Thursday, November 30, 2006

Survey: Chinese People’s Attitudes toward AIDS Mixed

In some places, knowledge about preventing HIV is printed on poker cards for public education

Most Chinese people in a survey showed tendency to avoid contact with HIV affected people, although they supported equal rights for this group.

Over sixty percent respondents agreed that HIV affected people should have the same rights as other people to work and receive education. About sixty percent, however, responded that they would not be willing to continue to work with people tested HIV positive, according to the survey, conducted by before the Dec. 1 World AIDS Day.

For a multi-choice question about whether people would tell others if they themselves were found to have AIDS, more than 80 percent responses went to informing parents, lovers, good friends and people they had “intimate contact” with. There are also 40 percent responses going with not telling anybody.

What would people do if they knew their neighbors were affected? Forty-seven percent of the respondents said they would try to avoid contact with the affected person, 10 percent said they would move, and three percent would visit the affected person at home. There are also 41 percent choosing to continue to live like usual.

By October, there have been more than 180,000 AIDS cases reported to Chinese authorities over the years. Among the cases reported during the first 10 months of this year, 37 and 28 percent were affected through drug and sexual activities, respectively, Xinhua reported. Chinese officials say there are still dangerous factors to cause further spread of AIDS in the country.

----by Josie Liu

Friday, November 10, 2006

Protesters Clash with Police over Land Disputes

Villagers in Sanzhou, Guangdong, confronted police

More than 10,000 people clashed with riot police in the village of Sanzhou, Guangdong, on Friday, during a protest over land dispute. NBC news aired footage of the clash on Friday morning, showing police using tear gas to disperse the crowds in a chaotic scene. This was one of the biggest clashes between protesters and the police since the 1989 Tiananmen Square incident, NBC said.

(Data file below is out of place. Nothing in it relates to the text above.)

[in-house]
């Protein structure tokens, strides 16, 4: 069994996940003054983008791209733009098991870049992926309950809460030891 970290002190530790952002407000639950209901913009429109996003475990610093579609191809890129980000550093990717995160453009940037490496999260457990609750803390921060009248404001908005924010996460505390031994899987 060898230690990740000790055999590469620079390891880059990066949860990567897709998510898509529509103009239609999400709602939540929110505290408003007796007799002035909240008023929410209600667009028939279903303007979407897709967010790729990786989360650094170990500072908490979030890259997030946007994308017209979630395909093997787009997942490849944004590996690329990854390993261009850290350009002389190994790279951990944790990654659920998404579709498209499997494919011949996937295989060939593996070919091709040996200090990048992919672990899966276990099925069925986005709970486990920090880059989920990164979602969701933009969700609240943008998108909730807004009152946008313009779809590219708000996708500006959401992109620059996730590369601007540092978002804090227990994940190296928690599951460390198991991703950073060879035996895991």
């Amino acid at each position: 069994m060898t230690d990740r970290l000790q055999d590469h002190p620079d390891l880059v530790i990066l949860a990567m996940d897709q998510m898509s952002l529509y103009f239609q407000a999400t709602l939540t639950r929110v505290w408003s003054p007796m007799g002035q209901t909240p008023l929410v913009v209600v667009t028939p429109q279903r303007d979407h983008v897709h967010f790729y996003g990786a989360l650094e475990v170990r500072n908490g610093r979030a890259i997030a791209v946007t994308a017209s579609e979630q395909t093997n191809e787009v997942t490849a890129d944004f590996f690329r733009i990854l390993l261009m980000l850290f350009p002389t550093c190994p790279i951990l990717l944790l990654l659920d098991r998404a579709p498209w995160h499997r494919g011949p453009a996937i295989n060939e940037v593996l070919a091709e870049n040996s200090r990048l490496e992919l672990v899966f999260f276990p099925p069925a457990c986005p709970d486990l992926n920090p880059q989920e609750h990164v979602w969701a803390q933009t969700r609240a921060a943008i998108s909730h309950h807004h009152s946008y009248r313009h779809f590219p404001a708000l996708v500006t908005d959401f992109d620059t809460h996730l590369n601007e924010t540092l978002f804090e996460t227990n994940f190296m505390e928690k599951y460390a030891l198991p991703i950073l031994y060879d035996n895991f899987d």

Villagers in Sanzhou have been protesting against illegal seizure of their land by local officials and corruption for months and on Wednesday, they detained a few foreigners and government officials in a warehouse which they said was built upon such disputable land. The officials and guests from Hong Kong, Germany, Thailand and Britain were in there for the facility’s inauguration ceremony. The officials and guests have been let out by Friday, the South China Morning Post reported.

Land disputes have been one of the major causes for uprisings in China, especially in rural area, in recent years. In most of the cases, villagers protested local officials' grab of farmland and selling it to real estate developers. Local governments could gain tremendous profits by selling the land while villagers sometimes receiving little compensation or nothing at all. Such land deals are also plagued with alleged corruptions and foul plays, such as bribery between real estate developers and government officials and selling farmland that are supposed to be preserved as farmland.